What is a folly?

The question many of us dread – we know one instinctively, but trying to convey that to an interested newcomer? Difficult. The thing is, they don’t all fall into one neat category that is easily defined, and if they did, the subject would be far less interesting than it is. So I’m not going to go for a brief dictionary style definition. Instead I’ll try and explain what we mean by all the different words we use to describe the unusual buildings that we know and love in the Folly Fellowship, and give illustrations of each type, which may convey more than the words..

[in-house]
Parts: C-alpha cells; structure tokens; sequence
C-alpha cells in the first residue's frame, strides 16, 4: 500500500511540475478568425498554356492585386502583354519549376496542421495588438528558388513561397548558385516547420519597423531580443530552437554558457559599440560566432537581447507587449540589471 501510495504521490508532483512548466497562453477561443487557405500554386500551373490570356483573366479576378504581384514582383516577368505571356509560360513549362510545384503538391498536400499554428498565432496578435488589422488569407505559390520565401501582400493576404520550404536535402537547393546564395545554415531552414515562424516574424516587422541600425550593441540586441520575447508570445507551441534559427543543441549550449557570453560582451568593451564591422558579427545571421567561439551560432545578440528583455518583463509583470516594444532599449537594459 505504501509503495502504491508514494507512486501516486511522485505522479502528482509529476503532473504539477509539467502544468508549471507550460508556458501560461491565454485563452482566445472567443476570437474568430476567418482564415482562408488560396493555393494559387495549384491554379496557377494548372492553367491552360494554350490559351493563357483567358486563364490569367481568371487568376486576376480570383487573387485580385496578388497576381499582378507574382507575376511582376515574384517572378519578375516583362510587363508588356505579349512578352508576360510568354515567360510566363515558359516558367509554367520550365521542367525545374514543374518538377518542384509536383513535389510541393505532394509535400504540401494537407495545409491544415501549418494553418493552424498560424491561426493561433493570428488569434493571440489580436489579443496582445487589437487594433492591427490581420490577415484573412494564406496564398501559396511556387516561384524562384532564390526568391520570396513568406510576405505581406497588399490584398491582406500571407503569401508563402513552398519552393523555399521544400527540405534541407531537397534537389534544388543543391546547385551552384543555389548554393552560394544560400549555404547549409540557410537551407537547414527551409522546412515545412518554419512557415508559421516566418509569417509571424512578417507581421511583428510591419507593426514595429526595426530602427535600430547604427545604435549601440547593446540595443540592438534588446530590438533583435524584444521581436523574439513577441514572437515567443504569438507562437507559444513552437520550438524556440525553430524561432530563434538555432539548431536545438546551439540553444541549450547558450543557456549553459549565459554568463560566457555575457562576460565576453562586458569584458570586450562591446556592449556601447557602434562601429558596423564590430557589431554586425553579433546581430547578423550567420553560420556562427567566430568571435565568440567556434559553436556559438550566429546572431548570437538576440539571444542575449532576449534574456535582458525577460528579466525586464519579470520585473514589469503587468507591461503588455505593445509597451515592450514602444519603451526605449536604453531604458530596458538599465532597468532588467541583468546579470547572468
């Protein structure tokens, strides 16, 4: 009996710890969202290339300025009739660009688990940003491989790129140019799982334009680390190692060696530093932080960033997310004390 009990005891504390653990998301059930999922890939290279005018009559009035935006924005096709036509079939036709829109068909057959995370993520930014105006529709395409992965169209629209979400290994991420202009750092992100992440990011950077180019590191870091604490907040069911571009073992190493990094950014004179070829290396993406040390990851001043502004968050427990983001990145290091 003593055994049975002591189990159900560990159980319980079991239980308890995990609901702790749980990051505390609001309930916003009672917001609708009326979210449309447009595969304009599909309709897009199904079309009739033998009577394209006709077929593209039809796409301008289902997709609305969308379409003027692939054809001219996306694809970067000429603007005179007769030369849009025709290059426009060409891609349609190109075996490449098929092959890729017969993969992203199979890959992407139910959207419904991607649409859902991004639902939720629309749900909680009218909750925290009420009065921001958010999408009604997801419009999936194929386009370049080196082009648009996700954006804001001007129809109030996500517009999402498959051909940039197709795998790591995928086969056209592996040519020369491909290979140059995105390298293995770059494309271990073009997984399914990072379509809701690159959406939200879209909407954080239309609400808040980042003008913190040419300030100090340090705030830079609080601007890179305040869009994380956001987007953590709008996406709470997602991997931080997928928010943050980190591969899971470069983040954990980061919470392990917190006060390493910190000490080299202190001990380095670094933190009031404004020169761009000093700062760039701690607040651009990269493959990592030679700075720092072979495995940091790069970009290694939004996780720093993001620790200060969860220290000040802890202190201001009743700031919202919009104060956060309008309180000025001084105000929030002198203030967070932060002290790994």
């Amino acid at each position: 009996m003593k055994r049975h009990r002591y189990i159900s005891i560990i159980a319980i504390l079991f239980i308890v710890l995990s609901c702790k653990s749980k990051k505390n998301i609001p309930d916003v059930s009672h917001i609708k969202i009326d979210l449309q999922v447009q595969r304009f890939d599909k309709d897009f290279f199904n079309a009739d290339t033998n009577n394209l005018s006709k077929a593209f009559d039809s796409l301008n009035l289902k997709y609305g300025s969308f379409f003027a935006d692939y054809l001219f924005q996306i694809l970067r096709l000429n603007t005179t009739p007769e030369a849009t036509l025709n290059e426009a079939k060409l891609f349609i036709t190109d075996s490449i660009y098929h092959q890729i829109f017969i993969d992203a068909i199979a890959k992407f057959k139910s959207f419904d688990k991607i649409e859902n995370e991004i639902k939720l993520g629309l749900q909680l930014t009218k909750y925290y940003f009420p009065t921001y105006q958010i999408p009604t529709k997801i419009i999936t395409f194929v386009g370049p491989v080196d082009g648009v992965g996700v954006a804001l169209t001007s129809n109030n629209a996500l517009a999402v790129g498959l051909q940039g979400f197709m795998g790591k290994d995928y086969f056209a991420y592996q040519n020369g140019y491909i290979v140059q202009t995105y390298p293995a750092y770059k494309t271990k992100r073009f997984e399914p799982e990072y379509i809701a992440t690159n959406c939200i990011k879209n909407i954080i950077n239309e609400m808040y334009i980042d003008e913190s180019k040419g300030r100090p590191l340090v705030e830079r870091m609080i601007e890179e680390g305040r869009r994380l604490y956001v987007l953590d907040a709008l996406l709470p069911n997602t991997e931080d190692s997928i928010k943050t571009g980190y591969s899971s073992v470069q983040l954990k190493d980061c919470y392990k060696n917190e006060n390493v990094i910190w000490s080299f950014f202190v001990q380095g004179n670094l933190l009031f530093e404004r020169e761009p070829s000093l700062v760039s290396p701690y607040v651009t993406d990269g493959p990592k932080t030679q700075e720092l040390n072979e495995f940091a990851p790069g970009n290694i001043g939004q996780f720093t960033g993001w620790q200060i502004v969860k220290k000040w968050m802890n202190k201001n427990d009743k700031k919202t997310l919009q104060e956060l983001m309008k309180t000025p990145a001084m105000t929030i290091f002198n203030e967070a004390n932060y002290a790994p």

A building made primarily to be seen – it may be built of bricks and have windows but in most cases it won’t have been built to be habitable. Note I say a building – it should look as though it might have been habitable, useful or defensive, so it should have at least the remains of doors, windows and a roof, but structures built from bricks but having none of the above, eg some modern sculptures, may be decorative and extravagent but they aren’t really follies. It may be an awkward shape (triangular buildings are almost uniquely follies); it may have no roof or stairs and it may well have been built in a prominent position (read -windswept and miles from a water supply). Those that have been made habitable usually have inconvenient layouts (see many of the Landmark Trust efforts) or have had to be ‘modernised’ by attaching a large modern extension. Traditionally follies were built on the estates of rich men in order to ornament the landscape and provide focal points on walks through the grounds. But modern ones continue to be built and the form and materials change, and the scale is usually smaller. Big towers are hard to hide from planning authorities. The pure folly, that is to say, one that has never had any function, is quite rare, so we don’t limit ourselves to just those types, otherwise every time we discovered an odd, interesting building and then found it had once housed a water tank or a seat, we’d be crossing it off our list of follies.